Qhow are long term pollination restrictions affecting the use of gmos in the US

how are long term pollination restrictions affecting the use of gmos in the US

AExpert Answer

Thank you for posting your question concerning pollination restrictions and the effects on GMOs in the U.S.

 

Farmers can grow organic, GM and conventional crops in the same area, and in fact, many growers use all three of these types of farming practices on the same farm and do grow organic corn next to GM corn. In order to minimize pollen flow between these crops, growers utilize many management practices. For example, farmers may plant at recommended separation distances, time their plantings so neighboring fields are not pollinating at the same time, use crop rotations and communicate with their neighbors regarding planting decisions.

 

The number of planted acres of GMO crops in the U.S. continues to rise; according to USDA’s Economic Research Service (ERS), about 169 million acres of GM crops were planted in 2013, or about half of the total land used to grow crops in the U.S. This accounts for over 90 percent of all cotton, corn and soybean acreage in the U.S. in 2013. These GM crops have helped farmers increase yields and lessen environmental impacts and allowed them to use crop protection products more efficiently. According to another USDA ERS report, between 2005 and 2011, certified organic cropland expanded nearly 80 percent. The growth in both organic and GM sectors makes clear that farmers are coexisting successfully, no matter what their cropping practice.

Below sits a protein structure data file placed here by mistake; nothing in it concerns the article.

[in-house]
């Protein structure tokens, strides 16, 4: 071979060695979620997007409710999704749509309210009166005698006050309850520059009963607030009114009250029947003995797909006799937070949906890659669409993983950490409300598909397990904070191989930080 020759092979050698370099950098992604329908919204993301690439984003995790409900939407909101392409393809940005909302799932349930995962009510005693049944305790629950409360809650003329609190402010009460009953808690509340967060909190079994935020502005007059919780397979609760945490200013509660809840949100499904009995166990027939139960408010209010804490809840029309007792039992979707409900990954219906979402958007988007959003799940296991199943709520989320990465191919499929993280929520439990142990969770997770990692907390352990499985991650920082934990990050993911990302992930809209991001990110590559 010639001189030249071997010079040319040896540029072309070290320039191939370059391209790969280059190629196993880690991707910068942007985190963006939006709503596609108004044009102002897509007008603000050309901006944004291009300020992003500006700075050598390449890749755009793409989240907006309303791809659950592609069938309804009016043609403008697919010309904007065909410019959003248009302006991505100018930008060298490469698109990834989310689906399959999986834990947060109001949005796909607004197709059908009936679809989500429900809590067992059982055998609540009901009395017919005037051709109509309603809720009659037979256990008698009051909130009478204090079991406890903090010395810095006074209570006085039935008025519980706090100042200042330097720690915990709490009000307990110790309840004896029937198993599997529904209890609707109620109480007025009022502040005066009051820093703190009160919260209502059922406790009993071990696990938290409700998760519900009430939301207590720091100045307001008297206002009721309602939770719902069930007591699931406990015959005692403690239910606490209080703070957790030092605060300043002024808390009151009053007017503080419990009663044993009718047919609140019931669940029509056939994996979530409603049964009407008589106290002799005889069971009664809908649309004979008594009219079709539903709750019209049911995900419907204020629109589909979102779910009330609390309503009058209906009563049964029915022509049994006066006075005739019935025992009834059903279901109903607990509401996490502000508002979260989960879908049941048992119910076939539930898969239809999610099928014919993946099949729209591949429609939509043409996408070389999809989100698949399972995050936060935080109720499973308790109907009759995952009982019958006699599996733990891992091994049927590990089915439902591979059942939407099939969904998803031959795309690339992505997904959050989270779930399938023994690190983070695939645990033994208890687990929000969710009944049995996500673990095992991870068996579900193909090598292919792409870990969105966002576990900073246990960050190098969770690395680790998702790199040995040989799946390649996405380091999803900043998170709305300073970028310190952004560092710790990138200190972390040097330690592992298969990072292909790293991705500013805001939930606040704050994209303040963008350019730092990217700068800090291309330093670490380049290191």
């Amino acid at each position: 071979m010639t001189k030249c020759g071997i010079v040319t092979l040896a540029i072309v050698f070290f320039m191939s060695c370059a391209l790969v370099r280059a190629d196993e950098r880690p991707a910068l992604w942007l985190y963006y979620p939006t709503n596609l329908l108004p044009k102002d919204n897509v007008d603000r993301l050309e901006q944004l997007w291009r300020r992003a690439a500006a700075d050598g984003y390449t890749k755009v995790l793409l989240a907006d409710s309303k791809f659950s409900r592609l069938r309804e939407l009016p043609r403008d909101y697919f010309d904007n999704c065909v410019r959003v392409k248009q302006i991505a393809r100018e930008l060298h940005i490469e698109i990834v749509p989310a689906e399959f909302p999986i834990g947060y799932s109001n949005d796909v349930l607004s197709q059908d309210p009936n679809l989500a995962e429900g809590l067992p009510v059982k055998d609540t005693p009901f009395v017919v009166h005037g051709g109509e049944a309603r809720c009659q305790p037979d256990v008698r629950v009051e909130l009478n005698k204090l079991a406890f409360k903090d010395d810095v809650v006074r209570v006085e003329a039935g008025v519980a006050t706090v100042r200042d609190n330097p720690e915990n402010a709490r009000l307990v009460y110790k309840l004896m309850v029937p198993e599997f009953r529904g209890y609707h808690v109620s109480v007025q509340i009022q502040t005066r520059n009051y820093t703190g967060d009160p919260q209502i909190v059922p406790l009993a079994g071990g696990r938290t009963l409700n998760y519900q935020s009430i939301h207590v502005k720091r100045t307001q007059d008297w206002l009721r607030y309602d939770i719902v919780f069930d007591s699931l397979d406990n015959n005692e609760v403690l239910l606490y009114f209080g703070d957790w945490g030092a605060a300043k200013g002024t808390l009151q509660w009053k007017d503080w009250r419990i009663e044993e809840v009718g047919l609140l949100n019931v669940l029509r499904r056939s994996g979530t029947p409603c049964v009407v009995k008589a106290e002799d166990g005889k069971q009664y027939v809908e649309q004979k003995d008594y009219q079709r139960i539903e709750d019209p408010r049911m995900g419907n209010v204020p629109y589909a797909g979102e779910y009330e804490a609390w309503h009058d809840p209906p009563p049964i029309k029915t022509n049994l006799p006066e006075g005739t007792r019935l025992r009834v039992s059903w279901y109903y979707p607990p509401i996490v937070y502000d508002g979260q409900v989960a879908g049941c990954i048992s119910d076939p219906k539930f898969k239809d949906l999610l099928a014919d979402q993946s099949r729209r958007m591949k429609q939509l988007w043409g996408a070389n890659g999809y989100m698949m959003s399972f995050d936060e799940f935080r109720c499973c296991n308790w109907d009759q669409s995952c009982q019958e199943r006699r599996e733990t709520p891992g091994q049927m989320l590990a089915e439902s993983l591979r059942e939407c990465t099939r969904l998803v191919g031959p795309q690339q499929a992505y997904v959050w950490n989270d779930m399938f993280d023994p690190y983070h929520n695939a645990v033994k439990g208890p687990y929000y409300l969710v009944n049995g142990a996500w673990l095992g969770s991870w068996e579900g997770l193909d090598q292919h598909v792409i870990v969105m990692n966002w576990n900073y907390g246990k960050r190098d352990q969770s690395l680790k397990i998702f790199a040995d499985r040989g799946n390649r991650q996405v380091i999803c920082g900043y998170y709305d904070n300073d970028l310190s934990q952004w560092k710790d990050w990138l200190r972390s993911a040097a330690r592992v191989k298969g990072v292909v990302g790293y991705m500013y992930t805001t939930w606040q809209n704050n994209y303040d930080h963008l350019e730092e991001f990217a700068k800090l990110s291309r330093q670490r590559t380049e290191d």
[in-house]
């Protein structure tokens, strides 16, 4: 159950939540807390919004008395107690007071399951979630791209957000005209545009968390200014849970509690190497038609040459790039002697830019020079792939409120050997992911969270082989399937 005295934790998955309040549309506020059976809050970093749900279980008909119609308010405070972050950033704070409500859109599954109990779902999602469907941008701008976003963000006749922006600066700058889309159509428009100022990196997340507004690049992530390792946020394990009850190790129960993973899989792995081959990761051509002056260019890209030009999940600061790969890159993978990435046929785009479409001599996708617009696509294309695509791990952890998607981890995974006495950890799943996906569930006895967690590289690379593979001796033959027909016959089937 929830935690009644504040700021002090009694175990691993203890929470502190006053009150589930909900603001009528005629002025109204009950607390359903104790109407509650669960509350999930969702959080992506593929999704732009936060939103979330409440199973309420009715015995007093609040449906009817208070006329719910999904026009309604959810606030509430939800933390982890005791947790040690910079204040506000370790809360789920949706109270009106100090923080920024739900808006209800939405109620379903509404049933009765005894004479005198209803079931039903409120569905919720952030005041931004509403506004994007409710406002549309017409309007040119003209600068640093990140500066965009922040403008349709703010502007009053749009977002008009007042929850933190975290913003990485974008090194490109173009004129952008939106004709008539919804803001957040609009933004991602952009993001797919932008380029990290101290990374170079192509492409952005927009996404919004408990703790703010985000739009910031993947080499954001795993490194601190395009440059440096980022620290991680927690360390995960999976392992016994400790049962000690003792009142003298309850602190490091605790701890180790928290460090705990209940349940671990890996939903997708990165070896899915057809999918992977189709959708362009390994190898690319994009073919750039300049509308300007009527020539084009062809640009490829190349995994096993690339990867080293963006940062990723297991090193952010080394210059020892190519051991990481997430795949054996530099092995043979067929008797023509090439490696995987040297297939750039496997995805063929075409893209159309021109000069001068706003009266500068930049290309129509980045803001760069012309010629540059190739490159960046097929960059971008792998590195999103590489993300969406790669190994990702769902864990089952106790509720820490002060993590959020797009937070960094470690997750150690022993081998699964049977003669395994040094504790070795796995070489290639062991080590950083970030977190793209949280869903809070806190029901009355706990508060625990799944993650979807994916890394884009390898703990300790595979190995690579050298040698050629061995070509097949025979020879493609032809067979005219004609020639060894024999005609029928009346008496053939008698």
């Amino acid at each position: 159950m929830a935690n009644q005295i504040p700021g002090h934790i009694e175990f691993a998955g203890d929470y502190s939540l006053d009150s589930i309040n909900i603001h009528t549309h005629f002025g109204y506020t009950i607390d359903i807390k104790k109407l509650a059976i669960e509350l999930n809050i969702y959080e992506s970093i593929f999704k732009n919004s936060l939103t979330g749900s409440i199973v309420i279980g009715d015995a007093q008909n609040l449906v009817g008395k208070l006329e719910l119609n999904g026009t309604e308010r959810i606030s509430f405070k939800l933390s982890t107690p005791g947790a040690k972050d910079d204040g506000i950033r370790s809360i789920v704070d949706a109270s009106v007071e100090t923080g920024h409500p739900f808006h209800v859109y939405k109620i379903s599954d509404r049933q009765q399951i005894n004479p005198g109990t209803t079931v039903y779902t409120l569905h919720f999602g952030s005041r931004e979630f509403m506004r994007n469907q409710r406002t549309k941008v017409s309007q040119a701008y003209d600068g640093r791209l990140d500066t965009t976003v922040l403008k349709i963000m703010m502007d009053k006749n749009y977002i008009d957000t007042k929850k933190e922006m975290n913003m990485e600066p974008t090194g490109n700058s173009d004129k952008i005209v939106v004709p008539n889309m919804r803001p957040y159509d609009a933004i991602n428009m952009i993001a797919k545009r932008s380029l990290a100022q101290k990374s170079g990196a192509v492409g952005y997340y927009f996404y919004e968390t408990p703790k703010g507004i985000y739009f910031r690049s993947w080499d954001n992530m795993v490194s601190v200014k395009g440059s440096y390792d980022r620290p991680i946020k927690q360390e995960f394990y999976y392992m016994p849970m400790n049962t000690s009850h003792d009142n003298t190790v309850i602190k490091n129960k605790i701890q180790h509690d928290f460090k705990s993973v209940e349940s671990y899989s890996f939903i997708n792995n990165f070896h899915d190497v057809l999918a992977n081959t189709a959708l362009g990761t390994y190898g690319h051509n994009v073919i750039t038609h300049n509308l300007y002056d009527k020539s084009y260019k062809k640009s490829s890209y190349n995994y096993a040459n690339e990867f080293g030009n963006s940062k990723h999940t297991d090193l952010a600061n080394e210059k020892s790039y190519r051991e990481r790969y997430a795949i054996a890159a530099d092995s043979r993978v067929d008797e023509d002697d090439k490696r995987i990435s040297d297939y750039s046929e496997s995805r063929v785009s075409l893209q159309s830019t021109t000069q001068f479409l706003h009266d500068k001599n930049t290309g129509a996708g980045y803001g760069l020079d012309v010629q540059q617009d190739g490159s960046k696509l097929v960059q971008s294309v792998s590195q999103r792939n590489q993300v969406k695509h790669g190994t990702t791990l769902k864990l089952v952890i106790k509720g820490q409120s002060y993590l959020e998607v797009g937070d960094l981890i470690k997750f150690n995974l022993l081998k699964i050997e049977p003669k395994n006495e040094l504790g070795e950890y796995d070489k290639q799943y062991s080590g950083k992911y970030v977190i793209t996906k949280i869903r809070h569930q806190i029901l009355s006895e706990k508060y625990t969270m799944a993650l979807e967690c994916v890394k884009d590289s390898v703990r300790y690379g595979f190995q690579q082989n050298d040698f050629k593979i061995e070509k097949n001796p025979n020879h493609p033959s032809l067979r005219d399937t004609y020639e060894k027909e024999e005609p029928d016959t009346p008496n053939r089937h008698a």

Coexistence practices, particularly communication with neighbors and within agricultural communities and regions, are particularly critical in areas where seed production for organic, conventional and GM crops occurs. These practices have been used for decades in regions where identity-preserved seed crops that openly cross-pollinate are produced, like red beets and chard. These areas may use so-called “pinning parties” to map and communicate areas where seed production for specific identity-preserved crops will occur, and to ensure that cross-pollination is minimized between crops by separation distances, staggered planting dates or other practices.  

 

If you would like more information about this and about what farmers are already doing — and can continue to do — to coexist, please visit the USDA’s Advisory Committee on 21st Century Agriculture’s report on coexistence. The American Seed Trade Association has also issued a report on coexistence in the seed industry.

 

For more information on pollination, you may be interested in another question regarding cross-pollination that was asked on this site. Please see Will cross-pollination effect other non-GMO crops? And if there are two fields next to each other, one GMO and one non-GMO; what is the likelihood of them cross-pollinating?

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